As the world marked 30 years of the HIV/AIDS scourge yesterday, Rwanda was named among the few countries in the world to have registered success in reducing new HIV infections and improving access to treatment, prevention services and care.
A report issued by the United Nations Joint Programme on HIV/AIDS (UNAIDS) cites Rwanda as one of the few countries which have achieved at least 80 percent access to treatment.
UNAIDS further says that the last decade has seen a nearly 25 percent decline in new HIV infections, a reduction in AIDS-related deaths, and "unprecedented advances" in access to treatment.
But UNAIDS observed that these achievements are unevenly distributed, exceedingly fragile, and fall short of global targets, save for a few countries that have met the targets.
The report said more than 34 million people were living with HIV at the end of 2010 — including 2.6 million who became newly infected with the virus that causes AIDS in 2009.
An estimated 6.6 million people in low- and middle-income countries were receiving antiretroviral drug treatment at the end of last year, but about nine million eligible people in those countries were not, the report said.
“We have made tremendous progress in stabilising or reducing rates of new infections in nearly 60 countries,” UNAIDS Executive Director Michel Sidibe said.
“But this success only highlights the rampant stigma and discrimination that contributes to rising infection rates among key populations at higher risk, and to the vulnerability of women and girls,” he added
According to the report, between 2008 and 2010, HIV among sex workers increased from 44 percent to 50 percent, and among gay men, it rose from 30 percent to 36 percent.
An estimated 20 percent of the 15.9 million people who inject drugs worldwide are living with HIV, the report said.
The report said “above-average declines” have occurred in sub-Saharan Africa and south and Southeast Asia while "more modest reductions" of less than 25 percent have taken place in Latin America, the Caribbean and Pacific Ocean nations.
Sidibe said that billions of dollars will be needed to meet the agency's vision for the future — "zero new HIV infections, zero discrimination and zero AIDS-related deaths."
The report said "universal access" to drug treatment for those with HIV is achievable.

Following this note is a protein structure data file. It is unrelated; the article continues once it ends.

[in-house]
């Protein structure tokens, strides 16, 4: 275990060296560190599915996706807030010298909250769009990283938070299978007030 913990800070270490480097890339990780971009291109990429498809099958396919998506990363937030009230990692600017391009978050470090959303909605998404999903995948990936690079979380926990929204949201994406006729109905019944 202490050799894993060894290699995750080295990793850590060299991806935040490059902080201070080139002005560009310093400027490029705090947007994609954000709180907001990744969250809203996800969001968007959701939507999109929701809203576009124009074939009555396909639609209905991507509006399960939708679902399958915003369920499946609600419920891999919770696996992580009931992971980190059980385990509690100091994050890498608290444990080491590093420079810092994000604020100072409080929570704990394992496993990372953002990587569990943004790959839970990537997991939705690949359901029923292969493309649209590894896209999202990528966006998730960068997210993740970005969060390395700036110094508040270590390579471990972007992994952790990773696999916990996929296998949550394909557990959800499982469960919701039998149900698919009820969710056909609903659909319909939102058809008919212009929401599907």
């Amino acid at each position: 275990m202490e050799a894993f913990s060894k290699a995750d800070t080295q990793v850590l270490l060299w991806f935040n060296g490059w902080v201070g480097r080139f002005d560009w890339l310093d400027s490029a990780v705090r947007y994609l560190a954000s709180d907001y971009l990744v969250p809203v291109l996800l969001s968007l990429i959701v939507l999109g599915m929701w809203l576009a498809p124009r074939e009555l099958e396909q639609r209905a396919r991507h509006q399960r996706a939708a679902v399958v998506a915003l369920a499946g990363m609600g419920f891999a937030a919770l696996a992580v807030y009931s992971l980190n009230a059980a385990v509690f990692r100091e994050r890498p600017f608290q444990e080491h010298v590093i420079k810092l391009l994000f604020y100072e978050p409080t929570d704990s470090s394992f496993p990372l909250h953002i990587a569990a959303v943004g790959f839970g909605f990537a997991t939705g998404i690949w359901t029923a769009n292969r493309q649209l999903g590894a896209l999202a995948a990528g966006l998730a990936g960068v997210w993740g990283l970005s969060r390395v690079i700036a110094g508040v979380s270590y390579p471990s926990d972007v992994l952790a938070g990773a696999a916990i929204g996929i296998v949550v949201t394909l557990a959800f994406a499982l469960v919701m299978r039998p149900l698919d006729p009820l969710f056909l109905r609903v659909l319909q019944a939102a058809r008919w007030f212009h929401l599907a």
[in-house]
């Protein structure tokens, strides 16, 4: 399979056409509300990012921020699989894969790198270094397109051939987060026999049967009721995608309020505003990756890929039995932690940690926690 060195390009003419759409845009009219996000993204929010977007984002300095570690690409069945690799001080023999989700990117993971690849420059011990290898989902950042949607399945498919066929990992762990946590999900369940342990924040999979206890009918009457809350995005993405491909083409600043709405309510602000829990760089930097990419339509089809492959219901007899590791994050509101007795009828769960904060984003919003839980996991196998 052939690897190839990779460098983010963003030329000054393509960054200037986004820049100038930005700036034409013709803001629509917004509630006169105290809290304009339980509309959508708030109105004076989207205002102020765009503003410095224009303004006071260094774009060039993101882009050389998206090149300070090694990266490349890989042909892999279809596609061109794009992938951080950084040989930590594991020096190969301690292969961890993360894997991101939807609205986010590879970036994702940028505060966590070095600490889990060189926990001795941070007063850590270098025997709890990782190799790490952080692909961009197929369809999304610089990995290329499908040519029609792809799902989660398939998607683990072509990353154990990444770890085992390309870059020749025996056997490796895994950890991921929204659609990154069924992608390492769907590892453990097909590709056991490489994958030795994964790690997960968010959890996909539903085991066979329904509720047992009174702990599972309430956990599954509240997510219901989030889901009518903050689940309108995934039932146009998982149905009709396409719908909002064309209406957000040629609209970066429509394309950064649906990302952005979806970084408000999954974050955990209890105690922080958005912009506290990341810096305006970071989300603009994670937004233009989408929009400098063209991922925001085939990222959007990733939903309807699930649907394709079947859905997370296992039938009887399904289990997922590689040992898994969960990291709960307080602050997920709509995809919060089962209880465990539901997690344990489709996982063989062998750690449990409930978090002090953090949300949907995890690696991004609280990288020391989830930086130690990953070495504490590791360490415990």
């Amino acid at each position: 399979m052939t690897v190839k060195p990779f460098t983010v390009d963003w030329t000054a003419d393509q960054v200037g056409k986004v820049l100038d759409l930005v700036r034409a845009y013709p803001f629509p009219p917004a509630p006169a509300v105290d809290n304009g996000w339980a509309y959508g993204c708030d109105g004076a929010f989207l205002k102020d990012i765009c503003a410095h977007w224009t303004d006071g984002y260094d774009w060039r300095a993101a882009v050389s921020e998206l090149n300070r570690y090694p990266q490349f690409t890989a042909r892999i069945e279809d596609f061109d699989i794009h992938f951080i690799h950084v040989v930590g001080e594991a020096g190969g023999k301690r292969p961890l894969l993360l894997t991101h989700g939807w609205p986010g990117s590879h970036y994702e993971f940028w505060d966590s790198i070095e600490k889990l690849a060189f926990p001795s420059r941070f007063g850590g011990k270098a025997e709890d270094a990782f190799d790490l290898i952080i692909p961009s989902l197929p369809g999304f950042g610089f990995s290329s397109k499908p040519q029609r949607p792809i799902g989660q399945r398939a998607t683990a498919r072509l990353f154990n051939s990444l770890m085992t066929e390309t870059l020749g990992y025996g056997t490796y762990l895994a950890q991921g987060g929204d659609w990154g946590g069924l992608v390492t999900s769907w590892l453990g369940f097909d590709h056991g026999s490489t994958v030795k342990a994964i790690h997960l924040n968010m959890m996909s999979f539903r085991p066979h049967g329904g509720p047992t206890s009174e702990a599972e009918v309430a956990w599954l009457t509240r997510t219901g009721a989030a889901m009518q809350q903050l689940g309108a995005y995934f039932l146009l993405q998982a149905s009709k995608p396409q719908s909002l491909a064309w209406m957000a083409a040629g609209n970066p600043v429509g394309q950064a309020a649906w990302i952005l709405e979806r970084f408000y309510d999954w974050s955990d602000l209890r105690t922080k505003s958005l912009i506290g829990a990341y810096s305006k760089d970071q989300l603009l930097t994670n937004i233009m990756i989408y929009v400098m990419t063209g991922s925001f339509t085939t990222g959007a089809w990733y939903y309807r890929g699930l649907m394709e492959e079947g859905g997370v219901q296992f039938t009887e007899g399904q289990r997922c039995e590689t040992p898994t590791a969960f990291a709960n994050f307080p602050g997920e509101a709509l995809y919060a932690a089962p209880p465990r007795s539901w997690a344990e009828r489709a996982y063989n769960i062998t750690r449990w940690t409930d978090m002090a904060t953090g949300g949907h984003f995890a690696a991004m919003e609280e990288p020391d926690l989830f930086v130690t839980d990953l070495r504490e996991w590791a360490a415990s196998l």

As of December 2009, seven countries had already reached at least 80 percent of treatment-eligible individuals with antiretroviral drugs —Rwanda, Botswana, Cambodia, Cuba, Guyana, Oman and Romania, the report said.
Fifteen countries reported treatment coverage of at least 60 percent of those with HIV, but the report said 28 countries have 20 percent or less of those infected with HIV in treatment, including Russia, Egypt, Iran and Colombia.
Former U.S. President Bill Clinton wrote in the report that "more than 7,000 people, including 1,000 children, are newly infected with the virus every day and someone dies of an AIDS-related death every 20 seconds."
"People in rich countries don't die from AIDS any more, but those in poor countries still do — and that's just not acceptable," he said.
According to the report, investment in the response to HIV in low-and middle-income countries rose from US$1.6 billion in 2001 to US$15.9 billion in 2009.
But UNAIDS warned that "as the epidemic enters its fourth decade, flattening support potentially jeopardises the sustainability of financing at recent levels."
U.N. Secretary-General Ban Ki-moon wrote in the preface that "the world has reached a crossroads."
"The number of people becoming infected and dying is decreasing, but the international resources needed to sustain this progress have declined for the first time in 10 years, despite tremendous unmet needs," he said.
UNAIDS and the Secretary-General urged international donors to increase support to sustain and step up the fight against AIDS.
“Access to treatment will transform the AIDS response in the next decade. We must invest in accelerating access and finding new treatment options,” Sidibé said
“Antiretroviral therapy is a bigger game-changer than ever before—it not only stops people from dying, but also prevents transmission of HIV to women, men and children,” he added.